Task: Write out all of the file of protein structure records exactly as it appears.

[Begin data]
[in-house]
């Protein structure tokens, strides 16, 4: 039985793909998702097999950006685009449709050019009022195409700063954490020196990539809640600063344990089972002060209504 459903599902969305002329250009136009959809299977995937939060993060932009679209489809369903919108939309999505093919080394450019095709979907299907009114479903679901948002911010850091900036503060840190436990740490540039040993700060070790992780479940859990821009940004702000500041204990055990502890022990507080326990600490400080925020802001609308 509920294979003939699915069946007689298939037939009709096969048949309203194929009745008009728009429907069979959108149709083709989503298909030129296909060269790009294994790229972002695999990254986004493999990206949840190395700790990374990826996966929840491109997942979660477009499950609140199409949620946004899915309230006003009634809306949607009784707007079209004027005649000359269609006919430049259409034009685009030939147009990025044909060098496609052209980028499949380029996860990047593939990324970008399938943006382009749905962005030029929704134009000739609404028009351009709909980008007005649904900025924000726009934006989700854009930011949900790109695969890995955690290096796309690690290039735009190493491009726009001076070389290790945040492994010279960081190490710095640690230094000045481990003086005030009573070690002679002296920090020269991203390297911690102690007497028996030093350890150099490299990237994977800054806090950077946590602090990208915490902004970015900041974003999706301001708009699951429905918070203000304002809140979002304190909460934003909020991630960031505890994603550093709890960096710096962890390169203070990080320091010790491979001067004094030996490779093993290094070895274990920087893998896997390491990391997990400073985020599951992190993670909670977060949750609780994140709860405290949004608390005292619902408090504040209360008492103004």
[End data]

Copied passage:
[in-house]
């Protein structure tokens, strides 16, 4: 039985793909998702097999950006685009449709050019009022195409700063954490020196990539809640600063344990089972002060209504 459903599902969305002329250009136009959809299977995937939060993060932009679209489809369903919108939309999505093919080394450019095709979907299907009114479903679901948002911010850091900036503060840190436990740490540039040993700060070790992780479940859990821009940004702000500041204990055990502890022990507080326990600490400080925020802001609308 509920294979003939699915069946007689298939037939009709096969048949309203194929009745008009728009429907069979959108149709083709989503298909030129296909060269790009294994790229972002695999990254986004493999990206949840190395700790990374990826996966929840491109997942979660477009499950609140199409949620946004899915309230006003009634809306949607009784707007079209004027005649000359269609006919430049259409034009685009030939147009990025044909060098496609052209980028499949380029996860990047593939990324970008399938943006382009749905962005030029929704134009000739609404028009351009709909980008007005649904900025924000726009934006989700854009930011949900790109695969890995955690290096796309690690290039735009190493491009726009001076070389290790945040492994010279960081190490710095640690230094000045481990003086005030009573070690002679002296920090020269991203390297911690102690007497028996030093350890150099490299990237994977800054806090950077946590602090990208915490902004970015900041974003999706301001708009699951429905918070203000304002809140979002304190909460934003909020991630960031505890994603550093709890960096710096962890390169203070990080320091010790491979001067004094030996490779093993290094070895274990920087893998896997390491990391997990400073985020599951992190993670909670977060949750609780994140709860405290949004608390005292619902408090504040209360008492103004």